This story is a staff report from The Paper.

Senate Majority Leader Chuck Schumer is taking steps for the full Senate to take action on the confirmation of several high profile Biden cabinet nominees in the coming days, including Merrick Garland for Attorney General, Congresswoman Marsha Fudge to head the US Department of Housing and Urban Development and Congresswoman Deb Haaland to head the US Department of Interior.

If confirmed, Haaland would be the first Native American cabinet secretary in American history. But her confirmation was not always certain and an quick and easy vote before the US Senate is not guaranteed, though two Republican women have voiced support for her ensuring that she will have enough votes once the final vote count is called.

After two days of hearings before the Senate Energy and Natural Resources Committee, Alaska’s Lisa Murkowski, a Republican, announced that she would vote to confirm Haaland, despite “misgivings.” Alaska, like New Mexico, includes a sizeable Native American population and Native communities have strongly lobbied for Haaland’s confirmation.


Senator Susan Collins of Maine, also a Republican, also says she will vote for Haaland. That gives her two Republican votes, just enough to squeak by in the evenly divided 50-50 US Senate.

So when will they vote?

Now that the Senate committee has voted favorably on the nominee, the nomination moves to the full Senate where the majority leader, in this case Chuck Schumer, schedules it for a vote. But before any vote can occur, Senate rules require a series of notices, waiting periods and procedural votes.

Several sources now report that Schumer is expected to file a motion for cloture, a motion to end debate on the nominee, today. Cloture is a Senate rule to essentially take a test vote on a question. If it passes, it prevents any member from filibustering the final vote (but nothing prevents a Senator from filibustering the cloture motion). Nonetheless, cloture is important because, according to the US Senate history books, of the 59 times in Senate history when cloture was agreed to, 100 percent of nominees were confirmed.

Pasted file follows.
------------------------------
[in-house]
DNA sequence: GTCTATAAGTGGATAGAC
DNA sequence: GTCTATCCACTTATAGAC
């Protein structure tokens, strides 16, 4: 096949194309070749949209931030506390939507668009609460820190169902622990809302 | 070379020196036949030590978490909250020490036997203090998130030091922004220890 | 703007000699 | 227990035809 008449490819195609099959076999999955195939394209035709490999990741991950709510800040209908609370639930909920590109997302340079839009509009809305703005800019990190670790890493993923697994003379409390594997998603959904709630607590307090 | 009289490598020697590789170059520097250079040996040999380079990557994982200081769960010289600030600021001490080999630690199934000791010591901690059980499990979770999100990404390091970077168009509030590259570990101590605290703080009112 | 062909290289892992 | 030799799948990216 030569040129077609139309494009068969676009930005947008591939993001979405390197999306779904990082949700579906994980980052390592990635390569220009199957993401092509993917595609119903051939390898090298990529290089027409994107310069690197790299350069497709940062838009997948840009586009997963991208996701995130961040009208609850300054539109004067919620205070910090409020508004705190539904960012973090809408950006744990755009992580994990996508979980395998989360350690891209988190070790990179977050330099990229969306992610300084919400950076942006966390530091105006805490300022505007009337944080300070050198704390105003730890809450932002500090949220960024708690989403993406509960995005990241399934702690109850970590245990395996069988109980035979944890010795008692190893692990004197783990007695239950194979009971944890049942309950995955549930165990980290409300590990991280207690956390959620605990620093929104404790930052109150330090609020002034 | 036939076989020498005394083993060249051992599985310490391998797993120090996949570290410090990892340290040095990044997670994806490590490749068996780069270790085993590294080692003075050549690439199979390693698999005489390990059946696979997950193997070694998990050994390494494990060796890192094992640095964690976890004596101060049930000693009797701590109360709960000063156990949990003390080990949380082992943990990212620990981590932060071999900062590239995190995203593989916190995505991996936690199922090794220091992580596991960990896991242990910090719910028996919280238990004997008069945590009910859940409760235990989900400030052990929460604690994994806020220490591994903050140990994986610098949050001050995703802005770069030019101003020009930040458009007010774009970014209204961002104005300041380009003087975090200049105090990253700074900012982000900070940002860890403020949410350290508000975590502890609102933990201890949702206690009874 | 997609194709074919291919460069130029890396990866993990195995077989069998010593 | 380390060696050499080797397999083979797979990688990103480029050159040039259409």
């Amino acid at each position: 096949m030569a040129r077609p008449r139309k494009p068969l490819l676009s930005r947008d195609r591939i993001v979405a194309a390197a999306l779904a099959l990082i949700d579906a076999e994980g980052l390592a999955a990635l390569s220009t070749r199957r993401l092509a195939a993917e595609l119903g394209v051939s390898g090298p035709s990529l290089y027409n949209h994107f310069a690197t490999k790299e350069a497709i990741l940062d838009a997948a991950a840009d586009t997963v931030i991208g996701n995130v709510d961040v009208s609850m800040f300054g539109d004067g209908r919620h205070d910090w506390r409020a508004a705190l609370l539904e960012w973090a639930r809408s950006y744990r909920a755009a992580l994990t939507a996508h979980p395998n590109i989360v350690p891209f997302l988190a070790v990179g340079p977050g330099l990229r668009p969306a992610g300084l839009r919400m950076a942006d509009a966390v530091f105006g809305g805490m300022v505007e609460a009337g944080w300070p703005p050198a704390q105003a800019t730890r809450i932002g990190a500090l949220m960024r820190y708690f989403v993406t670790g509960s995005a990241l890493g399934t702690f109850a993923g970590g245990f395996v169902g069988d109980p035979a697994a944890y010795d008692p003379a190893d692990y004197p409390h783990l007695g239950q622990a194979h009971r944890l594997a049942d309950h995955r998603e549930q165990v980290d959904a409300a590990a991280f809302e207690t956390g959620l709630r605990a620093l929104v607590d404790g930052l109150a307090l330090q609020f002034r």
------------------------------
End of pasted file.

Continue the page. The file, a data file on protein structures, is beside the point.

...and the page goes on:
That is followed by one full day where no action is taken, then members of the Senate will vote on the cloture motion, essentially a vote agreeing to move forward to the real vote on the nomination. By Senate rules, that should happen on Thursday and all eyes will be on Republicans to see if they attempt to force a fight on this procedural motion that requires a 2/3 majority to move forward.

Once cloture is agreed to, the Senate has up to 30 hours to debate the nominee before a final vote. That puts the final floor vote on track for Monday, March 15th. Sources close to Haaland tell The Paper. that they have been told to be prepared for final action that day.

After debate, the Senate votes. If all Democrats and two Republicans remain solid in their support, Haaland will be confirmed as the 54th secretary of the department.

Next Haaland would formally resign her seat in Congress and be sworn into her new role where we’ll all have to get used to calling her “Madam Secretary.”

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